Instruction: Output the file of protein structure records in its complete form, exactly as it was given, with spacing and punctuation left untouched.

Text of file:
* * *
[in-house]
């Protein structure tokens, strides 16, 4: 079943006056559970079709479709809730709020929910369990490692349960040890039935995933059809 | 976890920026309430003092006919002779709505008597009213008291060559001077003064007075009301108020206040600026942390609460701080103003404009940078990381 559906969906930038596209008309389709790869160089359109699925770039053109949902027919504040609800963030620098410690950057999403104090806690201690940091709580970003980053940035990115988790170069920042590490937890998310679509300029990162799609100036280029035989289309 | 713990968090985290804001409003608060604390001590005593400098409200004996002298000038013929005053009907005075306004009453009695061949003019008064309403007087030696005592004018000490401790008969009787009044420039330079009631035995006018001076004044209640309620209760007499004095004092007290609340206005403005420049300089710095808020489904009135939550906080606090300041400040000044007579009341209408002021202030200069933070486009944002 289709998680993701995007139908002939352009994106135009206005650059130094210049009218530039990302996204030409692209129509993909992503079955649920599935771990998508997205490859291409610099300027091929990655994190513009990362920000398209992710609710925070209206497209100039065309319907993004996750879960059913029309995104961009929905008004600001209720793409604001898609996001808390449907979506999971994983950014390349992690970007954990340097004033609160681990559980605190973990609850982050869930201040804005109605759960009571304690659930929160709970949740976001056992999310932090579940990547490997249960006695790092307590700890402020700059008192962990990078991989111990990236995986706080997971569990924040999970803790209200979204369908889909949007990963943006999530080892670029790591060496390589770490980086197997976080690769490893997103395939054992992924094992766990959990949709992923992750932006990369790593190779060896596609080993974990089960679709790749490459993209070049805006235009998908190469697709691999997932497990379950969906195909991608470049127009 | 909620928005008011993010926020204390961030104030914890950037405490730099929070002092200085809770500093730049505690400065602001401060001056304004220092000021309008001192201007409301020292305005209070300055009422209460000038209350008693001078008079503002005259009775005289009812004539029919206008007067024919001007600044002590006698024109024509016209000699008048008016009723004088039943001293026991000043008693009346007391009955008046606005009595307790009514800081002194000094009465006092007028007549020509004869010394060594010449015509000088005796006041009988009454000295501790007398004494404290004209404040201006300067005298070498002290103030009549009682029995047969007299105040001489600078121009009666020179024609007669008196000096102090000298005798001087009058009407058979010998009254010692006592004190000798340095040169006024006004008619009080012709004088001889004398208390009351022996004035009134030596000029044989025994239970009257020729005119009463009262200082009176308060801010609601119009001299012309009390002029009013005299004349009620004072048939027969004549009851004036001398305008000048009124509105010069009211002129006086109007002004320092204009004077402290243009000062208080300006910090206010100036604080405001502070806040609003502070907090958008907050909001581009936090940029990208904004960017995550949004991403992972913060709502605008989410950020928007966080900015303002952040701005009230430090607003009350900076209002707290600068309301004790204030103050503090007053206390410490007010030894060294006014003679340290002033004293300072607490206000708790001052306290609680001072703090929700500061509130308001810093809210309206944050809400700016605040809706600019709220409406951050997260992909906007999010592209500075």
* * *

[in-house]
């Protein structure tokens, strides 16, 4: 079943006056559970079709479709809730709020929910369990490692349960040890039935995933059809 | 976890920026309430003092006919002779709505008597009213008291060559001077003064007075009301108020206040600026942390609460701080103003404009940078990381 559906969906930038596209008309389709790869160089359109699925770039053109949902027919504040609800963030620098410690950057999403104090806690201690940091709580970003980053940035990115988790170069920042590490937890998310679509300029990162799609100036280029035989289309 | 713990968090985290804001409003608060604390001590005593400098409200004996002298000038013929005053009907005075306004009453009695061949003019008064309403007087030696005592004018000490401790008969009787009044420039330079009631035995006018001076004044209640309620209760007499004095004092007290609340206005403005420049300089710095808020489904009135939550906080606090300041400040000044007579009341209408002021202030200069933070486009944002 289709998680993701995007139908002939352009994106135009206005650059130094210049009218530039990302996204030409692209129509993909992503079955649920599935771990998508997205490859291409610099300027091929990655994190513009990362920000398209992710609710925070209206497209100039065309319907993004996750879960059913029309995104961009929905008004600001209720793409604001898609996001808390449907979506999971994983950014390349992690970007954990340097004033609160681990559980605190973990609850982050869930201040804005109605759960009571304690659930929160709970949740976001056992999310932090579940990547490997249960006695790092307590700890402020700059008192962990990078991989111990990236995986706080997971569990924040999970803790209200979204369908889909949007990963943006999530080892670029790591060496390589770490980086197997976080690769490893997103395939054992992924094992766990959990949709992923992750932006990369790593190779060896596609080993974990089960679709790749490459993209070049805006235009998908190469697709691999997932497990379950969906195909991608470049127009 | 909620928005008011993010926020204390961030104030914890950037405490730099929070002092200085809770500093730049505690400065602001401060001056304004220092000021309008001192201007409301020292305005209070300055009422209460000038209350008693001078008079503002005259009775005289009812004539029919206008007067024919001007600044002590006698024109024509016209000699008048008016009723004088039943001293026991000043008693009346007391009955008046606005009595307790009514800081002194000094009465006092007028007549020509004869010394060594010449015509000088005796006041009988009454000295501790007398004494404290004209404040201006300067005298070498002290103030009549009682029995047969007299105040001489600078121009009666020179024609007669008196000096102090000298005798001087009058009407058979010998009254010692006592004190000798340095040169006024006004008619009080012709004088001889004398208390009351022996004035009134030596000029044989025994239970009257020729005119009463009262200082009176308060801010609601119009001299012309009390002029009013005299004349009620004072048939027969004549009851004036001398305008000048009124509105010069009211002129006086109007002004320092204009004077402290243009000062208080300006910090206010100036604080405001502070806040609003502070907090958008907050909001581009936090940029990208904004960017995550949004991403992972913060709502605008989410950020928007966080900015303002952040701005009230430090607003009350900076209002707290600068309301004790204030103050503090007053206390410490007010030894060294006014003679340290002033004293300072607490206000708790001052306290609680001072703090929700500061509130308001810093809210309206944050809400700016605040809706600019709220409406951050997260992909906007999010592209500075």